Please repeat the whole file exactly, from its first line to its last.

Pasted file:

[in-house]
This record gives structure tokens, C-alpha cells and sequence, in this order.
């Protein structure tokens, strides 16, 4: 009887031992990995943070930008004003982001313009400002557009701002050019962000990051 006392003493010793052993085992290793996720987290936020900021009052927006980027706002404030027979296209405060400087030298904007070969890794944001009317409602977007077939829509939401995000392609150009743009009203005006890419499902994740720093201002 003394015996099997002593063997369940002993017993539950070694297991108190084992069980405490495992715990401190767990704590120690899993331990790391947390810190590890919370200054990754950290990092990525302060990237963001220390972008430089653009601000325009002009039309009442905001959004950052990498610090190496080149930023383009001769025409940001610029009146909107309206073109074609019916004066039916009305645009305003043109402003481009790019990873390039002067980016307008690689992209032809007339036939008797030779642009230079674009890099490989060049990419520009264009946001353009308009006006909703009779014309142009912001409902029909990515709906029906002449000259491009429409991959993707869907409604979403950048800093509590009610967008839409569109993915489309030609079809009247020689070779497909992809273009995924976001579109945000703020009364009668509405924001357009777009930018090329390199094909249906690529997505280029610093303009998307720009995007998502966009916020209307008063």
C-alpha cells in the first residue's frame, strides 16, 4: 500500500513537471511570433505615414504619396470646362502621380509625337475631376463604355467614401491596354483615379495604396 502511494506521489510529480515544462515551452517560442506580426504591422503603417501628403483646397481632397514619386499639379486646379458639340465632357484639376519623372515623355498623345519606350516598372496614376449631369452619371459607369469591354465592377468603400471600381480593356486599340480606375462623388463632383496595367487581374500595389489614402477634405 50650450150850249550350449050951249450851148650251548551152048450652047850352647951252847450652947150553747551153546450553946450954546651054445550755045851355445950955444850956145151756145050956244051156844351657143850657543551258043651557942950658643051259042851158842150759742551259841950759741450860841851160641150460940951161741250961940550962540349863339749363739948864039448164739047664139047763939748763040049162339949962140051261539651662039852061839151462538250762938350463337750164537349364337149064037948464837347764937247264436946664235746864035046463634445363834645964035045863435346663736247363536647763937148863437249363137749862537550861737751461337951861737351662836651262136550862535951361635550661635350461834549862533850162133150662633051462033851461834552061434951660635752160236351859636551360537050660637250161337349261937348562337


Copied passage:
[in-house]
This record gives structure tokens, C-alpha cells and sequence, in this order.
């Protein structure tokens, strides 16, 4: 009887031992990995943070930008004003982001313009400002557009701002050019962000990051 006392003493010793052993085992290793996720987290936020900021009052927006980027706002404030027979296209405060400087030298904007070969890794944001009317409602977007077939829509939401995000392609150009743009009203005006890419499902994740720093201002 003394015996099997002593063997369940002993017993539950070694297991108190084992069980405490495992715990401190767990704590120690899993331990790391947390810190590890919370200054990754950290990092990525302060990237963001220390972008430089653009601000325009002009039309009442905001959004950052990498610090190496080149930023383009001769025409940001610029009146909107309206073109074609019916004066039916009305645009305003043109402003481009790019990873390039002067980016307008690689992209032809007339036939008797030779642009230079674009890099490989060049990419520009264009946001353009308009006006909703009779014309142009912001409902029909990515709906029906002449000259491009429409991959993707869907409604979403950048800093509590009610967008839409569109993915489309030609079809009247020689070779497909992809273009995924976001579109945000703020009364009668509405924001357009777009930018090329390199094909249906690529997505280029610093303009998307720009995007998502966009916020209307008063």
C-alpha cells in the first residue's frame, strides 16, 4: 500500500513537471511570433505615414504619396470646362502621380509625337475631376463604355467614401491596354483615379495604396 502511494506521489510529480515544462515551452517560442506580426504591422503603417501628403483646397481632397514619386499639379486646379458639340465632357484639376519623372515623355498623345519606350516598372496614376449631369452619371459607369469591354465592377468603400471600381480593356486599340480606375462623388463632383496595367487581374500595389489614402477634405 50650450150850249550350449050951249450851148650251548551152048450652047850352647951252847450652947150553747551153546450553946450954546651054445550755045851355445950955444850956145151756145050956244051156844351657143850657543551258043651557942950658643051259042851158842150759742551259841950759741450860841851160641150460940951161741250961940550962540349863339749363739948864039448164739047664139047763939748763040049162339949962140051261539651662039852061839151462538250762938350463337750164537349364337149064037948464837347764937247264436946664235746864035046463634445363834645964035045863435346663736247363536647763937148863437249363137749862537550861737751461337951861737351662836651262136550862535951361635550661635350461834549862533850162133150662633051462033851461834552061434951660635752160236351859636551360537050660637250161337349261937348562337